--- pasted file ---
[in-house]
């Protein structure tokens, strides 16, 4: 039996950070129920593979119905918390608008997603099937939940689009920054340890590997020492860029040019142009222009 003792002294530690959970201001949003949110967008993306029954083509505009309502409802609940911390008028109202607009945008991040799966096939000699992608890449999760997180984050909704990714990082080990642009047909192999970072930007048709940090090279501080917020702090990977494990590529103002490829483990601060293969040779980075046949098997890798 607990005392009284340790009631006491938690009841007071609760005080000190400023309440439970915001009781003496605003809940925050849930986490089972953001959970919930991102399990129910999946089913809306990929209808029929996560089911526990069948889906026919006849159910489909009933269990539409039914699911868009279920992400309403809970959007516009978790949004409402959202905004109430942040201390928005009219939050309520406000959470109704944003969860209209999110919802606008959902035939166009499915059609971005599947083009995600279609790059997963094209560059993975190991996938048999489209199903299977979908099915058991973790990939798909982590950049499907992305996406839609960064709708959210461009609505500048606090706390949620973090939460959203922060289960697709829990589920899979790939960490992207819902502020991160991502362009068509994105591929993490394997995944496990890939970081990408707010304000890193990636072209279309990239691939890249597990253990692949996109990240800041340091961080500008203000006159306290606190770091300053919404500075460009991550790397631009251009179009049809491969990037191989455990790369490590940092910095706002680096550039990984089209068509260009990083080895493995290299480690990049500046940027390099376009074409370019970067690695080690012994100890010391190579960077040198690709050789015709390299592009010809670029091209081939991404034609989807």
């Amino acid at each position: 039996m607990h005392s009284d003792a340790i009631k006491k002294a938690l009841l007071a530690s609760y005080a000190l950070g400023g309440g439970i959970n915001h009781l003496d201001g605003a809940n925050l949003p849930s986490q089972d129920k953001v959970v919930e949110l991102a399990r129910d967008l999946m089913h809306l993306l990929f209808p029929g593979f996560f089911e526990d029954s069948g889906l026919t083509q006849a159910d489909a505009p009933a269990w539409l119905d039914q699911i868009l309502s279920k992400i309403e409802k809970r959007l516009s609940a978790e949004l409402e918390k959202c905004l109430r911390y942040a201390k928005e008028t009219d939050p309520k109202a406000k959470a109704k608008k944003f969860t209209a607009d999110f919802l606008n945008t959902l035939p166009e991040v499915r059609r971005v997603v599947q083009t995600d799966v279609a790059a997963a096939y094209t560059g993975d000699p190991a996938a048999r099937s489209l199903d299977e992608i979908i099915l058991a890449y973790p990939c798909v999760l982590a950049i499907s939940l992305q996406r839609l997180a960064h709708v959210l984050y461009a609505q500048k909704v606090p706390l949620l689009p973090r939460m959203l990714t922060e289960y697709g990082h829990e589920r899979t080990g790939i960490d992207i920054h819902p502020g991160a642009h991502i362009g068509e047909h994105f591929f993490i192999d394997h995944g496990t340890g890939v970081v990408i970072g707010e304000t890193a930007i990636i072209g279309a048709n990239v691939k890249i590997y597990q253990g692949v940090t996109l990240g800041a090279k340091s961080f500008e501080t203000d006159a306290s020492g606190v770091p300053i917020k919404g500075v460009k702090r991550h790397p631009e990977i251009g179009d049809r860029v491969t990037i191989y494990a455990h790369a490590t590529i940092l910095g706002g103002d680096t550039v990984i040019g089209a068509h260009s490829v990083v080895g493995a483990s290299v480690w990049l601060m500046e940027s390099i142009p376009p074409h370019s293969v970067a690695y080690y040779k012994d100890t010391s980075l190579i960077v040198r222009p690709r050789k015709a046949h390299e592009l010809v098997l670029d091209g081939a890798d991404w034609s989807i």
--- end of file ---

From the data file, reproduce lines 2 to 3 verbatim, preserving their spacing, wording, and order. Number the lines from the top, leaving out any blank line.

């Protein structure tokens, strides 16, 4: 039996950070129920593979119905918390608008997603099937939940689009920054340890590997020492860029040019142009222009 003792002294530690959970201001949003949110967008993306029954083509505009309502409802609940911390008028109202607009945008991040799966096939000699992608890449999760997180984050909704990714990082080990642009047909192999970072930007048709940090090279501080917020702090990977494990590529103002490829483990601060293969040779980075046949098997890798 607990005392009284340790009631006491938690009841007071609760005080000190400023309440439970915001009781003496605003809940925050849930986490089972953001959970919930991102399990129910999946089913809306990929209808029929996560089911526990069948889906026919006849159910489909009933269990539409039914699911868009279920992400309403809970959007516009978790949004409402959202905004109430942040201390928005009219939050309520406000959470109704944003969860209209999110919802606008959902035939166009499915059609971005599947083009995600279609790059997963094209560059993975190991996938048999489209199903299977979908099915058991973790990939798909982590950049499907992305996406839609960064709708959210461009609505500048606090706390949620973090939460959203922060289960697709829990589920899979790939960490992207819902502020991160991502362009068509994105591929993490394997995944496990890939970081990408707010304000890193990636072209279309990239691939890249597990253990692949996109990240800041340091961080500008203000006159306290606190770091300053919404500075460009991550790397631009251009179009049809491969990037191989455990790369490590940092910095706002680096550039990984089209068509260009990083080895493995290299480690990049500046940027390099376009074409370019970067690695080690012994100890010391190579960077040198690709050789015709390299592009010809670029091209081939991404034609989807």
């Amino acid at each position: 039996m607990h005392s009284d003792a340790i009631k006491k002294a938690l009841l007071a530690s609760y005080a000190l950070g400023g309440g439970i959970n915001h009781l003496d201001g605003a809940n925050l949003p849930s986490q089972d129920k953001v959970v919930e949110l991102a399990r129910d967008l999946m089913h809306l993306l990929f209808p029929g593979f996560f089911e526990d029954s069948g889906l026919t083509q006849a159910d489909a505009p009933a269990w539409l119905d039914q699911i868009l309502s279920k992400i309403e409802k809970r959007l516009s609940a978790e949004l409402e918390k959202c905004l109430r911390y942040a201390k928005e008028t009219d939050p309520k109202a406000k959470a109704k608008k944003f969860t209209a607009d999110f919802l606008n945008t959902l035939p166009e991040v499915r059609r971005v997603v599947q083009t995600d799966v279609a790059a997963a096939y094209t560059g993975d000699p190991a996938a048999r099937s489209l199903d299977e992608i979908i099915l058991a890449y973790p990939c798909v999760l982590a950049i499907s939940l992305q996406r839609l997180a960064h709708v959210l984050y461009a609505q500048k909704v606090p706390l949620l689009p973090r939460m959203l990714t922060e289960y697709g990082h829990e589920r899979t080990g790939i960490d992207i920054h819902p502020g991160a642009h991502i362009g068509e047909h994105f591929f993490i192999d394997h995944g496990t340890g890939v970081v990408i970072g707010e304000t890193a930007i990636i072209g279309a048709n990239v691939k890249i590997y597990q253990g692949v940090t996109l990240g800041a090279k340091s961080f500008e501080t203000d006159a306290s020492g606190v770091p300053i917020k919404g500075v460009k702090r991550h790397p631009e990977i251009g179009d049809r860029v491969t990037i191989y494990a455990h790369a490590t590529i940092l910095g706002g103002d680096t550039v990984i040019g089209a068509h260009s490829v990083v080895g493995a483990s290299v480690w990049l601060m500046e940027s390099i142009p376009p074409h370019s293969v970067a690695y080690y040779k012994d100890t010391s980075l190579i960077v040198r222009p690709r050789k015709a046949h390299e592009l010809v098997l670029d091209g081939a890798d991404w034609s989807i």